One of my favorite blogs for authors and aspiring authors is “Between the Lines,” written by the agents at Books & Such Literary Management. The agents take turns writing about the publishing industry, so the content is always fresh and varied.
I enjoyed Janet Kobobel Grant’s post, “How to talk to your publisher about your marketing plan.” Her article is primarily directed to authors who have an agent and a contract with a royalty publishing house, but indie authors can adapt her suggestions.
Some of Janet’s key points:
Ask your publisher’s marketing department to send you a copy of your book’s marketing plan. List your questions (about the marketing plan) and run them by your agent. read more >
Landing pages — stand-alone web pages that deliver a single marketing message and a single call-to-action — have been around for decades. They’re usually used to entice people to sign up for an offer or mailing list.
During the past year or so, one-page websites have exploded in popularity. Now, instead of functioning primarily as a sales tool, they’ve morphed into full-featured websites.
One-page websites work well for brands in their infancy and for sites that have a small amount of content.
This article shows you one-page websites we have developed for clients, and details two common problems with one-page WordPress themes.
read more >
I spent 45 minutes on the phone with a customer service representative from one of our vendors. The rep did a terrific job; he listened patiently to my questions, showed me how to troubleshoot my problem, and removed a monthly surcharge that I didn’t need to be paying (that last one really made me happy).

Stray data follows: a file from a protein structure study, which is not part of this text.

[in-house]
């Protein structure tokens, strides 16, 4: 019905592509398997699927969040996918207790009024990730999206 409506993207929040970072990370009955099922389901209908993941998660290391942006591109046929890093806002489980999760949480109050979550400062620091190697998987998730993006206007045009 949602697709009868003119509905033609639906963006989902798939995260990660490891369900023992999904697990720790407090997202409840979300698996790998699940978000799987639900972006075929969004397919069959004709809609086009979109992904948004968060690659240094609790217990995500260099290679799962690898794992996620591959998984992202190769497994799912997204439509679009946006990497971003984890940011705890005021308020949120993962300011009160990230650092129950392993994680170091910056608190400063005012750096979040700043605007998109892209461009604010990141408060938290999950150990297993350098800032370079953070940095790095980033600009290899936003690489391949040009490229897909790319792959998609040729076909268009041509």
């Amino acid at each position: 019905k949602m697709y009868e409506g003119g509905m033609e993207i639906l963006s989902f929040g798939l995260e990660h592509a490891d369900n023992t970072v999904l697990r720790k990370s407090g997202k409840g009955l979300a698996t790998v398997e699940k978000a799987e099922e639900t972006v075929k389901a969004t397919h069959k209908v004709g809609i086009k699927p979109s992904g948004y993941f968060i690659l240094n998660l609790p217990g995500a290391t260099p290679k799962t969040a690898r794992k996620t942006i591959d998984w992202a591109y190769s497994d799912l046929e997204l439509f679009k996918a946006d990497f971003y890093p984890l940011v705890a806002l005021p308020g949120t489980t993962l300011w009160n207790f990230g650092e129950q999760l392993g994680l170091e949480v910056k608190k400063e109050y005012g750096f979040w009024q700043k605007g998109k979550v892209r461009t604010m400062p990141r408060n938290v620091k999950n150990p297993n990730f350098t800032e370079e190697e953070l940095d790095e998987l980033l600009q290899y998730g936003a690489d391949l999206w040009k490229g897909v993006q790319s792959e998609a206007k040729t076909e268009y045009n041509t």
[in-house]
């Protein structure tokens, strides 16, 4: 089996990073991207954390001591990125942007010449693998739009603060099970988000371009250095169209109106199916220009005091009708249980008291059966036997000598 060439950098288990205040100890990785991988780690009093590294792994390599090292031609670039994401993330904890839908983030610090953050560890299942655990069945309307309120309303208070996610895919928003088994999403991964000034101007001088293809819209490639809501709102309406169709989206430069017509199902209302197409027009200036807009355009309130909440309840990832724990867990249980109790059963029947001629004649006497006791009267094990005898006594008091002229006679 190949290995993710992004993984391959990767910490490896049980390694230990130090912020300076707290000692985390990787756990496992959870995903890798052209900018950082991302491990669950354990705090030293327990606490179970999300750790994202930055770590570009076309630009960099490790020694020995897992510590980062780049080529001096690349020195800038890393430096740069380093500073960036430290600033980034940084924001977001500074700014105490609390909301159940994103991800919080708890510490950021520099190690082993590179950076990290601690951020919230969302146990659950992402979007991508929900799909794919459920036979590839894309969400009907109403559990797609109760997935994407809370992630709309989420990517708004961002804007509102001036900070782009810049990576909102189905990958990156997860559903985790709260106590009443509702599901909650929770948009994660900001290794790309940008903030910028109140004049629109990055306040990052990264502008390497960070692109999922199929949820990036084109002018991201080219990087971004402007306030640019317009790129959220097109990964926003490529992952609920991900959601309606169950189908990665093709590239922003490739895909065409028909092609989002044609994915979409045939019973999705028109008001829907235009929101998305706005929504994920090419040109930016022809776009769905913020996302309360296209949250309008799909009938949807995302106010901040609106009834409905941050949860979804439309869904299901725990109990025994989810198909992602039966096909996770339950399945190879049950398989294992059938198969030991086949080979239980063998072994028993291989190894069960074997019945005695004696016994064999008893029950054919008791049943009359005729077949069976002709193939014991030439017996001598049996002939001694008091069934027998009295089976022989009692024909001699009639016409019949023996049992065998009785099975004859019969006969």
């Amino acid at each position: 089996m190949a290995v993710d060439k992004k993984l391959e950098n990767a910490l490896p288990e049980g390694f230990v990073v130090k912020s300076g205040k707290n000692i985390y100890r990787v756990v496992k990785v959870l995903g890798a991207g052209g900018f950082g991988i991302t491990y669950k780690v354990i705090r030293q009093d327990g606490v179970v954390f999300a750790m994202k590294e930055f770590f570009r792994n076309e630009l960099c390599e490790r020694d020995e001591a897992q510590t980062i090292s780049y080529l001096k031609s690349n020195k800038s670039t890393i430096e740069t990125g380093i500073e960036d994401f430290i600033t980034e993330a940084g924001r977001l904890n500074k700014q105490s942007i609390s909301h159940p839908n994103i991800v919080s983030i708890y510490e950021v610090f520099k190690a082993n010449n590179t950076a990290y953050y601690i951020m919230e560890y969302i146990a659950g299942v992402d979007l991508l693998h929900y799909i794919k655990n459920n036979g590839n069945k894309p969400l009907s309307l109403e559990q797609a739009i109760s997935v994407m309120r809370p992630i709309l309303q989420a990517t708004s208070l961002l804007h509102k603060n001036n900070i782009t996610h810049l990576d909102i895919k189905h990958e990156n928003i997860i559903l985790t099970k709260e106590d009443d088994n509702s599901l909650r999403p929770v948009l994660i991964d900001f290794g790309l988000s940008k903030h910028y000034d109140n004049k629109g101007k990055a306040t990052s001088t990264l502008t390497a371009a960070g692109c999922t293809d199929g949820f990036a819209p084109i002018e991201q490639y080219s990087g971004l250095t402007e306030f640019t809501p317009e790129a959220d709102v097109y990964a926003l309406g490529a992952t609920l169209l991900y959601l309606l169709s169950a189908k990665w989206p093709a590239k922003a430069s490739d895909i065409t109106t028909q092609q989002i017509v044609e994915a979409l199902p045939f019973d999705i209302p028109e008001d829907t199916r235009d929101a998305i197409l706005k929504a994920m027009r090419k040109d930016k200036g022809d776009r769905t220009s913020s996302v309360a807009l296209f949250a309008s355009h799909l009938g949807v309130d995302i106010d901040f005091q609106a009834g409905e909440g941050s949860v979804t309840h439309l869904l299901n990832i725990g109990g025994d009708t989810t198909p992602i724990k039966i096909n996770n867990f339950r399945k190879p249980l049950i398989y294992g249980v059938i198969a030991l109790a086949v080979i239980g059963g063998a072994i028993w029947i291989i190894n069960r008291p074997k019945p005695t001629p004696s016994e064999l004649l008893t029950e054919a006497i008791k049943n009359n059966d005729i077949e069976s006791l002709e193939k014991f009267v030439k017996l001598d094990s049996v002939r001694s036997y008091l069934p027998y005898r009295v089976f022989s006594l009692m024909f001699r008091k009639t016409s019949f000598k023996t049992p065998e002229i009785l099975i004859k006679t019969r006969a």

He followed up our phone conversation with an email that referred me to several excellent tutorials on their website.
After this happy experience, I was feeling the love, so I posted a two-sentence rave about the vendor on the Blogging Bistro Facebook page. Of course, I linked to the vendor’s Facebook page so they could bask in the warm fuzzies. (I think that’s a mixed metaphor, but who cares?) read more >
Two months ago, we shared the steps we’ve been taking to re-brand the West Coast Christian Writers Conference (I volunteer on the Board of Directors).
We changed the name of the organization, revamped the conference curriculum, moved the conference to a new location, designed a logo and ramped up our marketing efforts.
We created a one-page website that included the conference essentials. The “starter” website introduced the new brand to the world while the board members finalized the conference details.
We just launched the full-featured website (which replaced the one-page site). It’s a WordPress site that uses responsive design technology, meaning that it functions perfectly on a desktop, tablet, or smartphone. read more >
Children’s author, Diane Stortz, decided it was time to upgrade her Blogger blog to a website that would feature her books and her editing services.
She wanted a “look” that would appeal to her primary audience of parents and grandparents of young children, and her secondary audience of publishers and writers looking to hire an experienced editor. She wanted her brand to be bright, fun, contemporary, personable, and professional. A tall order!
In this article, you’ll learn how the Blogging Bistro team worked with Diane to update her logo, website, business cards, and social media accounts. read more >
By Sherry Kyle
Did you know 30 seconds is enough time to capture someone’s attention? In fact, if you don’t grab them in the first 8 seconds, your viewer will move on to other things.
Here is the 30-second Animoto book trailer I created for my novel Watercolor Dreams, released today from HopeSprings Books.
Let me walk you through the seven-step process so you can make a book trailer of your own…
read more >
If you’ve been collecting names and emails for your e-newsletter and are now ready to begin using them, it’s a good idea to verify that the emails are valid before you import them to your e-newsletter list.
Because most email marketing services (such as MailChimp, AWeber, and Constant Contact) base their monthly fees on the total number of subscribers.
This article explains how BriteVerify works and includes examples of how two Blogging Bistro clients used the service to axe the deadwood from their email lists. read more >